For most of my life I have made my good living by buying and selling physical things. My line of credit with my bank is still directly related to the financial institution’s belief in the value of inventory, machines, and cash on hand in relation to money owed to them.
This is the traditional bible of finance. Our statistical yardsticks of wealth, both individually and as a country, are based on measurable, identifiable things. But increasingly I am doubting a lot of these old rubrics which the college Economics texts are based on.
I am not the only one who is questioning the ancient axioms.
About a week ago I heard one of the chief decision makers at BlackRock, one of Wall Street’s largest money managers, announce that he and BlackRock have been wrong in predicting that interest rates and inflation had to go up because unemployment was at a record low and wages were rising. He said the old playbook was wrong, and they were throwing it away.
The chief investment guru of PIMCO, who has had an awful time betting on higher interest rates, took the blame for his terrible year a couple of days ago, but he is staying with the strategy that placed him in the lowest 7% of money managers. He bet on rising mortgage rates.
This is not an idle academic argument. I think it is important for the machining world for several reasons.
The people in our world make stuff for people who want stuff. We use machines and steel and oil. We employ people and use physical space and ship goods to customers.
What if stuff, things, physically measurable items are gradually becoming less important each day?
Mortgage rates are dropping like a stone, currently, as the 10-year U.S. Treasury interest rate hovers around 1.5%. Yet there is no rush by young people to buy homes or condos. Renting is popular today, not buying. One big reason for that is that young people have big college debts they are paying off monthly. They have consciously, or unconsciously, made the deduction that education is more important to them than home ownership. Whether this will prove to be a good or bad economic gamble, long term, is an unknown, but it is affecting the purchase of real estate, and I expect this trend to continue.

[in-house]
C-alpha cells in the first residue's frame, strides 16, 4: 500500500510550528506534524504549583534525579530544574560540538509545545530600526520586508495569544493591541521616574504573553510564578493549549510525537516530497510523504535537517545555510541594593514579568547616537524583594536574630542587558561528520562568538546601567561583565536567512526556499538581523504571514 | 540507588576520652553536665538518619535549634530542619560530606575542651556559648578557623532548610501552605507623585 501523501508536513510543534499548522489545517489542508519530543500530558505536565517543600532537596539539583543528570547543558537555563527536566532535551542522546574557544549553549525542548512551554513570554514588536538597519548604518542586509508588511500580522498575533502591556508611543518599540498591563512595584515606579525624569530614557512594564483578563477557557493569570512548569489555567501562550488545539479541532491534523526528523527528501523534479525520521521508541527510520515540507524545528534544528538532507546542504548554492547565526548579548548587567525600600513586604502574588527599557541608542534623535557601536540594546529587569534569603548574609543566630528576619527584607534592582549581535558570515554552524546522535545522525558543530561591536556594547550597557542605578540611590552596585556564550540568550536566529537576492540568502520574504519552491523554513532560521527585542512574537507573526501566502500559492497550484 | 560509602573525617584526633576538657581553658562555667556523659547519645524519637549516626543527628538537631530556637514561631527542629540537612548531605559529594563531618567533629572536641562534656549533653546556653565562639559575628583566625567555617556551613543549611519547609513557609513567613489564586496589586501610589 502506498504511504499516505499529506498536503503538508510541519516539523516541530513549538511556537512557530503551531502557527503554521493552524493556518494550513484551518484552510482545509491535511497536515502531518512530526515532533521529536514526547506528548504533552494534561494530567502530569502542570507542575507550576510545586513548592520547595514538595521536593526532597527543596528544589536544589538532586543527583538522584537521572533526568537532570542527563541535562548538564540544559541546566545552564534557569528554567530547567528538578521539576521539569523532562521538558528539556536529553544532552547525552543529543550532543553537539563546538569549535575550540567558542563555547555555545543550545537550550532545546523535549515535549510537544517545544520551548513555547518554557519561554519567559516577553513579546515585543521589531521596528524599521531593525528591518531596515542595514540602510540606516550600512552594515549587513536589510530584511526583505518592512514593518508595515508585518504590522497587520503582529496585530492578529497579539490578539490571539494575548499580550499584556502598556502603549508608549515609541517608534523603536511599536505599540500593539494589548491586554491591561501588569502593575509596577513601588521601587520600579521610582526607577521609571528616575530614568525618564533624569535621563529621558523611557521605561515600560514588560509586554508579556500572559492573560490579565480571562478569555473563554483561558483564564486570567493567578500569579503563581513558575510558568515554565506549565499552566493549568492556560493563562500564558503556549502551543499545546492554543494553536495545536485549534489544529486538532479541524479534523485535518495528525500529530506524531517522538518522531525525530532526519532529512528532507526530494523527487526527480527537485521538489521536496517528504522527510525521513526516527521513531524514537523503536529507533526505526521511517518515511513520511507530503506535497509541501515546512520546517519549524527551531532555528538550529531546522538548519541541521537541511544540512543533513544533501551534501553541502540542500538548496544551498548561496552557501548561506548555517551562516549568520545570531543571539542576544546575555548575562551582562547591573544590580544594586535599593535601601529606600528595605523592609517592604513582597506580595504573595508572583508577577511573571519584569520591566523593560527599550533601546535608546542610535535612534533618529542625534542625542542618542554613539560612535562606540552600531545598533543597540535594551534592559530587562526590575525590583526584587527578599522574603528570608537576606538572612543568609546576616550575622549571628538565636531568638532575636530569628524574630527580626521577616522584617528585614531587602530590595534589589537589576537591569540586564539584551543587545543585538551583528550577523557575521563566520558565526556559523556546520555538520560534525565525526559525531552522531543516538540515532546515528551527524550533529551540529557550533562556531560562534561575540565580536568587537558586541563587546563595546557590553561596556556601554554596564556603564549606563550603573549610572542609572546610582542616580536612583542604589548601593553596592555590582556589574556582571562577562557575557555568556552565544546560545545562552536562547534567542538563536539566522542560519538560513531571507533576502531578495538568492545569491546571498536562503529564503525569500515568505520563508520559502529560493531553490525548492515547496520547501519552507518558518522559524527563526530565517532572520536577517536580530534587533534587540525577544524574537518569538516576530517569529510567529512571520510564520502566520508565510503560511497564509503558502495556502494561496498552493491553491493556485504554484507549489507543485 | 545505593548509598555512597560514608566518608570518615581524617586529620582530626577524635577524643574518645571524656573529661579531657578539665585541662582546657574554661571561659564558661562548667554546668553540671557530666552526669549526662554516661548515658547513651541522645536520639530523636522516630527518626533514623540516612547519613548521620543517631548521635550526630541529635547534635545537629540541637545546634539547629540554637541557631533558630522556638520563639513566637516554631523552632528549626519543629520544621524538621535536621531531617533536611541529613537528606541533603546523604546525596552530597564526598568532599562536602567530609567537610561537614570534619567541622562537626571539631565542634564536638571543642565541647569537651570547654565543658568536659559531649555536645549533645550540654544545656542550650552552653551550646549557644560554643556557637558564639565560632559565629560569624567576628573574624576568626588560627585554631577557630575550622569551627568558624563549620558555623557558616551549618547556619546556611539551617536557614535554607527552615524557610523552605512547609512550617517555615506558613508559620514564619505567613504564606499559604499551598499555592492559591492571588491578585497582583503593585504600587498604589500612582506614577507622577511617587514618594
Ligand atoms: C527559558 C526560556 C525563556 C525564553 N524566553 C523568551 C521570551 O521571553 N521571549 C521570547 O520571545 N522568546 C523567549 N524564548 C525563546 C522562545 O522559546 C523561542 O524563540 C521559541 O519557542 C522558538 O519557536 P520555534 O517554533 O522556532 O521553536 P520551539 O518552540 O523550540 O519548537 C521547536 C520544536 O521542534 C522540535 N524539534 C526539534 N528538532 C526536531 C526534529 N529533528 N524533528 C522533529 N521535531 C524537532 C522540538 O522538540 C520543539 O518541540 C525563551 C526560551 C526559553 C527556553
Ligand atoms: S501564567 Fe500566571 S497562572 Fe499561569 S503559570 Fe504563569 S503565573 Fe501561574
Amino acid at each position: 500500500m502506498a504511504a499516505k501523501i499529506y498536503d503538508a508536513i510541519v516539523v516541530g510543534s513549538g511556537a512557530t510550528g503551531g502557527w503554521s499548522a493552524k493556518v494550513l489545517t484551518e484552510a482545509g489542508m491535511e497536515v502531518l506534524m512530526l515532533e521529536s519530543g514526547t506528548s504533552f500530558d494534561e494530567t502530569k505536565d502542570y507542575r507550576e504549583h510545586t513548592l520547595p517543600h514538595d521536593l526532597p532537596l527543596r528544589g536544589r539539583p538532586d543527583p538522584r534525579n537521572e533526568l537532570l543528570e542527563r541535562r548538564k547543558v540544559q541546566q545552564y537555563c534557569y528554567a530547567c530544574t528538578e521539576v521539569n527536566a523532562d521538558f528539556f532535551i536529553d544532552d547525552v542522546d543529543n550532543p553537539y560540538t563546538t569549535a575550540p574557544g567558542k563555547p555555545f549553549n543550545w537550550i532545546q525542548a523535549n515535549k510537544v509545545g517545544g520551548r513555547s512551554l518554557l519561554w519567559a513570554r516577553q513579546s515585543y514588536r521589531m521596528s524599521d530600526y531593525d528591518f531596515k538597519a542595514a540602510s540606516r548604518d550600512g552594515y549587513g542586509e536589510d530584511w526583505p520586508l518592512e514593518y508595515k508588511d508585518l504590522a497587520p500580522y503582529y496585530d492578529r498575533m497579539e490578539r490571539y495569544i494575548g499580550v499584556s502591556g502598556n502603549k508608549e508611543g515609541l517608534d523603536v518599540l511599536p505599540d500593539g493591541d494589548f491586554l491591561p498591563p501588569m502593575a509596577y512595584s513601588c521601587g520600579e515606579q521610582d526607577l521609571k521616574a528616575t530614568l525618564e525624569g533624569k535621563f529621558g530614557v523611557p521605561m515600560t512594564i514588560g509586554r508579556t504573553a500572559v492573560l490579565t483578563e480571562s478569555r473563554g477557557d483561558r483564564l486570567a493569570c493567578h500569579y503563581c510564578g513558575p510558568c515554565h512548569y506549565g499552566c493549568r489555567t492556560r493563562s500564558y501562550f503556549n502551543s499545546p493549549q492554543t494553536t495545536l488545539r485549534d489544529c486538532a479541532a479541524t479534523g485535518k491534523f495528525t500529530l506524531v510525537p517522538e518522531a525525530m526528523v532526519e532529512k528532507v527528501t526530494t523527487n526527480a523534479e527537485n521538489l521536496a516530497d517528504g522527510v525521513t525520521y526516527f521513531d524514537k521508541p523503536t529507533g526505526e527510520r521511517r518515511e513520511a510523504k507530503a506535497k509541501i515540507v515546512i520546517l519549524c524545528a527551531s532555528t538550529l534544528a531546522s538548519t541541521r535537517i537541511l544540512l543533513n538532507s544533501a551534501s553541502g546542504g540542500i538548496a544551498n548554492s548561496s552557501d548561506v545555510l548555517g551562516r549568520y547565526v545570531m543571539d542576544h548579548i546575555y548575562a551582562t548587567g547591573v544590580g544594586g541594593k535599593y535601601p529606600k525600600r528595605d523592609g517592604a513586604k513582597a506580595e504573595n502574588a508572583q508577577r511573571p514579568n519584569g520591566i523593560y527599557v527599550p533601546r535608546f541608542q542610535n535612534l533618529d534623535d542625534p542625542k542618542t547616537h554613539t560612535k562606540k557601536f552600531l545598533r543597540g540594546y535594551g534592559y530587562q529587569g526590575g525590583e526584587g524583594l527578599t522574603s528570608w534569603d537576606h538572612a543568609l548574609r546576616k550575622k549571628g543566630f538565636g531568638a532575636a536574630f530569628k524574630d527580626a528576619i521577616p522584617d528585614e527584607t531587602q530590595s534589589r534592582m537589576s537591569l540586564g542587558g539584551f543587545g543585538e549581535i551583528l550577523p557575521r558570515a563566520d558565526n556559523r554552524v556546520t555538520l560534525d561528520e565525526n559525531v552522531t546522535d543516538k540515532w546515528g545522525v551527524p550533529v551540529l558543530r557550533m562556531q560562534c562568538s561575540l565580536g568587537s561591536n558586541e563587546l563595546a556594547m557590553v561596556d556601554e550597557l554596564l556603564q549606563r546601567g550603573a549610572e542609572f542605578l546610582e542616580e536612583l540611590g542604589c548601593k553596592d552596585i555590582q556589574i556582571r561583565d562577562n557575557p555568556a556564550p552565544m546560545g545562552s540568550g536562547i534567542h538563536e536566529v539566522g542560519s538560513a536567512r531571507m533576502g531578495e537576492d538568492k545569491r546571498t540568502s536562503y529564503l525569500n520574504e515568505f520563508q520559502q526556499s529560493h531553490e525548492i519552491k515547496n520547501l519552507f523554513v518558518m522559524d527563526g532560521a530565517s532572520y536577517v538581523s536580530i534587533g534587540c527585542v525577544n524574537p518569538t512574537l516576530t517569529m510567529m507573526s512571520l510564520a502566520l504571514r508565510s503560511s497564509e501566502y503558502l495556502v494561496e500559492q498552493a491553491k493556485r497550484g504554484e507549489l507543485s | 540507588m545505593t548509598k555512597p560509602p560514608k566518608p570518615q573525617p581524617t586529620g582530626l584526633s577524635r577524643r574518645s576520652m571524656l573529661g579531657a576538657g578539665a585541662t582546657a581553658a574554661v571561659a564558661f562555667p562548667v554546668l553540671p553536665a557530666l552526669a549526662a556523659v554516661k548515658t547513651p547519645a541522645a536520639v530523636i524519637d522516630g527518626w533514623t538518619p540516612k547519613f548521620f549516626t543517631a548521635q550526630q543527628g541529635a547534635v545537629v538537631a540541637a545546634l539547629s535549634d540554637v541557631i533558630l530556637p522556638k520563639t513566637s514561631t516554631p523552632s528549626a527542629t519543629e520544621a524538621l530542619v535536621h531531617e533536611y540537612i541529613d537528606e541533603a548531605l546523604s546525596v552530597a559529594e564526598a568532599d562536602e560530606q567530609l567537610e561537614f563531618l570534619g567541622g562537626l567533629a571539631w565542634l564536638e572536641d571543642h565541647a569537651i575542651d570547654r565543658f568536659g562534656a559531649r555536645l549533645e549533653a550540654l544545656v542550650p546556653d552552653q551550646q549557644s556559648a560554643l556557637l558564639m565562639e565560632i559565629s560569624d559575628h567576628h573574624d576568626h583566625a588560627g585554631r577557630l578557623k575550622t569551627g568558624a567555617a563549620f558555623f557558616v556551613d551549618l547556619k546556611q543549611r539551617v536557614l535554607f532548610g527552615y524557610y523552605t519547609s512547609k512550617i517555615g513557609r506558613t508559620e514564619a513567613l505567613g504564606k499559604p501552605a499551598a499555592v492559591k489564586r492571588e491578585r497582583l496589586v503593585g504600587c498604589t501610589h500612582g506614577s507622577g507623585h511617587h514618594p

I think we are seeing the same choices in vehicles. Young people are investing in day care and gym memberships and restaurants rather than a Harley or a convertible. For city people, Uber, a bicycle, or the subway are limiting car buying. This doesn’t mean that people are poorer today because they do not own a car. They are making different choices.
People are also veering into different spending choices in food and vacations. We are seeing more folks opt for restaurant food or delivered menus. People are spending on travel experiences rather than buying a cabin at a lake in Northern Michigan or Wisconsin.
Warren Buffett recently admitted he made one of his worst mistakes by buying Heinz and its tired old brands. Same with Kraft and Campbell’s. Tired old brands are not selling. Panera and plant-based meat are working.
I’ve been bouncing around in this article, but the theme running through it is that the bankers and investors who have followed the ancient rules are losing. The manufacturers who have done well making parts for home faucets and sedans are beginning to fade. Real value lies in intellectual capital, but it can also evaporate quickly. The numbers that bounce the markets around like yo-yos are obsolete. GDP does not measure air quality, creativity, or life expectancy. Employment does not measure automation improvements. The markets are volatile because people look at conflicting numbers. And the numbers they look at are yesterday’s.
Question: Is college a better investment than a house?